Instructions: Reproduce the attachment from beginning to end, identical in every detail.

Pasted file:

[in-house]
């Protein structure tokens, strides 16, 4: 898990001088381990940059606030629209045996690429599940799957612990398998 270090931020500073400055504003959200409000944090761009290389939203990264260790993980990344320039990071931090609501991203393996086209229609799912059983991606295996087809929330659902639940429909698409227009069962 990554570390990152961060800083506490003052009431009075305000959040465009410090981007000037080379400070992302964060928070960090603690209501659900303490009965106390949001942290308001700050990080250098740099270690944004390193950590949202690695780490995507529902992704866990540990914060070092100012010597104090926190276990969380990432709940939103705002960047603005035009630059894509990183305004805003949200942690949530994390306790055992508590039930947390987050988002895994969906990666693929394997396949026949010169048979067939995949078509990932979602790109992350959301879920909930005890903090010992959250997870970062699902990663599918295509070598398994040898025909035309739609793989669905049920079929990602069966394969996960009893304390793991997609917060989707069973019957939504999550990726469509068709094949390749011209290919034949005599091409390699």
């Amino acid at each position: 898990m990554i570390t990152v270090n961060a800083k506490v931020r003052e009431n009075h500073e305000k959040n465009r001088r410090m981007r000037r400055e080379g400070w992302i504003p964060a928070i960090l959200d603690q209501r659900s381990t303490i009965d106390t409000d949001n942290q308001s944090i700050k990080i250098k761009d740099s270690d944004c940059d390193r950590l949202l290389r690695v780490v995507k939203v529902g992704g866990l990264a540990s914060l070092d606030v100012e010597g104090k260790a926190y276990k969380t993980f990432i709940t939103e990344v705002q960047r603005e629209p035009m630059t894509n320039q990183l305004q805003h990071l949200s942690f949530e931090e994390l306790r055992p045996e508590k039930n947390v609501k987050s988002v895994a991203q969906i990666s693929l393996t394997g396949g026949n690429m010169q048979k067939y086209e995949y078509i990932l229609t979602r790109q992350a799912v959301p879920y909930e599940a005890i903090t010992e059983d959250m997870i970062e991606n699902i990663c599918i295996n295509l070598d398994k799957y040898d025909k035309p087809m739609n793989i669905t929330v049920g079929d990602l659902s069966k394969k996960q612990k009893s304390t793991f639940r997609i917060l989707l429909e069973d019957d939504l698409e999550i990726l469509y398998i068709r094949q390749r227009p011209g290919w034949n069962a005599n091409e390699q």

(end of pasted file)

[in-house]
């Protein structure tokens, strides 16, 4: 898990001088381990940059606030629209045996690429599940799957612990398998 270090931020500073400055504003959200409000944090761009290389939203990264260790993980990344320039990071931090609501991203393996086209229609799912059983991606295996087809929330659902639940429909698409227009069962 990554570390990152961060800083506490003052009431009075305000959040465009410090981007000037080379400070992302964060928070960090603690209501659900303490009965106390949001942290308001700050990080250098740099270690944004390193950590949202690695780490995507529902992704866990540990914060070092100012010597104090926190276990969380990432709940939103705002960047603005035009630059894509990183305004805003949200942690949530994390306790055992508590039930947390987050988002895994969906990666693929394997396949026949010169048979067939995949078509990932979602790109992350959301879920909930005890903090010992959250997870970062699902990663599918295509070598398994040898025909035309739609793989669905049920079929990602069966394969996960009893304390793991997609917060989707069973019957939504999550990726469509068709094949390749011209290919034949005599091409390699």
């Amino acid at each position: 898990m990554i570390t990152v270090n961060a800083k506490v931020r003052e009431n009075h500073e305000k959040n465009r001088r410090m981007r000037r400055e080379g400070w992302i504003p964060a928070i960090l959200d603690q209501r659900s381990t303490i009965d106390t409000d949001n942290q308001s944090i700050k990080i250098k761009d740099s270690d944004c940059d390193r950590l949202l290389r690695v780490v995507k939203v529902g992704g866990l990264a540990s914060l070092d606030v100012e010597g104090k260790a926190y276990k969380t993980f990432i709940t939103e990344v705002q960047r603005e629209p035009m630059t894509n320039q990183l305004q805003h990071l949200s942690f949530e931090e994390l306790r055992p045996e508590k039930n947390v609501k987050s988002v895994a991203q969906i990666s693929l393996t394997g396949g026949n690429m010169q048979k067939y086209e995949y078509i990932l229609t979602r790109q992350a799912v959301p879920y909930e599940a005890i903090t010992e059983d959250m997870i970062e991606n699902i990663c599918i295996n295509l070598d398994k799957y040898d025909k035309p087809m739609n793989i669905t929330v049920g079929d990602l659902s069966k394969k996960q612990k009893s304390t793991f639940r997609i917060l989707l429909e069973d019957d939504l698409e999550i990726l469509y398998i068709r094949q390749r227009p011209g290919w034949n069962a005599n091409e390699q």